Cisco-owned ThousandEyes launches AI to predict and fix internet outages, teases ChatGPT-style tech

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Cisco-owned ThousandEyes launches AI to predict and fix internet outages, teases ChatGPT-style tech

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Cisco’s ThousandEyes internet monitoring unit on Monday unveiled a new artificial intelligence-powered product it said will allow for much faster prediction and diagnosis of internet outages and disruptions.

The company said its new product, called Digital Experience Assurance, or DXA, would enable customers of Cisco’s networking technology to introduce the ability to automatically act on — rather than just monitor — issues in their network quality.

Cisco ThousandEyes terms itself the “Google Maps” of the internet. That’s because it has a broad, end-to-end view of every user and any application over any network. Founded 15 years ago, the company says it’s been investing lots into AI in the past several years.

But now, ThousandEyes is making a big, AI-focused change to its platform aimed at giving its client base even more visibility over network quality and resilience. 

Joe Vaccaro, vice president of ThousandEyes, said DXA would provide the ability “not only to resolve issues before they begin to impact my users, but leverage broad data to actually begin to predict and give forward intelligence on what might happen across infrastructure, to proactively address it before it begins to significantly degrade overall digital experiences.”

“Digital experience assurance helps to build upon this evolutionary journey beyond metrics, beyond monitoring, towards a platform that delivers on a closed loop system,” Vaccaro told CNBC in an exclusive interview ahead of the Monday Cisco Live event in Las Vegas.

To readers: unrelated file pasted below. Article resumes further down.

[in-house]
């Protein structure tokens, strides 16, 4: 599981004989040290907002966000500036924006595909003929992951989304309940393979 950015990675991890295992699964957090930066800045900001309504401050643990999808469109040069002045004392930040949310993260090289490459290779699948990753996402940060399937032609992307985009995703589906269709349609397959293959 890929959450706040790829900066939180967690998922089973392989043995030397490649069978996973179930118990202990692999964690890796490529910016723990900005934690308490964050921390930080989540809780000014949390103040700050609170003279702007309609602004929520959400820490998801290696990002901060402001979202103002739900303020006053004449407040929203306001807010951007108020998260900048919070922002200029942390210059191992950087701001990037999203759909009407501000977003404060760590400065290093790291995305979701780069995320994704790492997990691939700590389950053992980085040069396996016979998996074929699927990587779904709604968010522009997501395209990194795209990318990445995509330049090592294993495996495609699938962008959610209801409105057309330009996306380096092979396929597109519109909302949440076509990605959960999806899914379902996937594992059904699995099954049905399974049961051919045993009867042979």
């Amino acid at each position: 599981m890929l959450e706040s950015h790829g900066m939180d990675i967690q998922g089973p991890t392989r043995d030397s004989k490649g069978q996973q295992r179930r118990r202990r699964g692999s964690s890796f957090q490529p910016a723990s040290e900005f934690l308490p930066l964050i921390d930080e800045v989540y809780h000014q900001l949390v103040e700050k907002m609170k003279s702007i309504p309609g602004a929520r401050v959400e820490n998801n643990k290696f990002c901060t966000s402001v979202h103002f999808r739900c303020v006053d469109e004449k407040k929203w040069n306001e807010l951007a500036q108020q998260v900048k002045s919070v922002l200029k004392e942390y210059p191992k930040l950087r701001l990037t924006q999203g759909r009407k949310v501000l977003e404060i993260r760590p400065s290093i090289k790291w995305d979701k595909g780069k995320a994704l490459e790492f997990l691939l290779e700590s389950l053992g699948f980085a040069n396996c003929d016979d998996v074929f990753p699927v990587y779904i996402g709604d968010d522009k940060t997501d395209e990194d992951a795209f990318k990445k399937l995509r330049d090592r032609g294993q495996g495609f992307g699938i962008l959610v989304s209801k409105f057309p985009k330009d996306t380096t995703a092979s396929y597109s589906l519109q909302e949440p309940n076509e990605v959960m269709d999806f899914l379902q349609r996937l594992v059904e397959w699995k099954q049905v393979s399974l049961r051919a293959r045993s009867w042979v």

Among the other features, DXA comes with are the ability for businesses to correlate, analyze, diagnose, predict, optimize, and remediate with little or no manual intervention.

Cisco ThousandEyes says its platform is powered by over 650 billion daily measurements collected from around the globe. The firm committed to giving businesses visibility into their internal environments, including on-premises networks and cloud environments.

The product builds on Cisco ThousandEyes’ Event Detection tech, which the company says already reduces the time taken to detect a disruption event to mere minutes and less staffing, rather than hours and multiple engineers.

AI-generated internet status reports

Vaccaro also teased the development of a new product at Cisco ThousandEyes that, once complete, would enable users to generate AI-create scripts showing the status of global ISP (internet service provider), public cloud, and edge service networks, or an application’s connection a network.

This is similar to what ThousandEyes currently offers for internet monitoring, but with AI automatically doing the work rather than people. 

“That is in development and should be seeing the light of day here in the very, very near future,” Vaccaro told CNBC.

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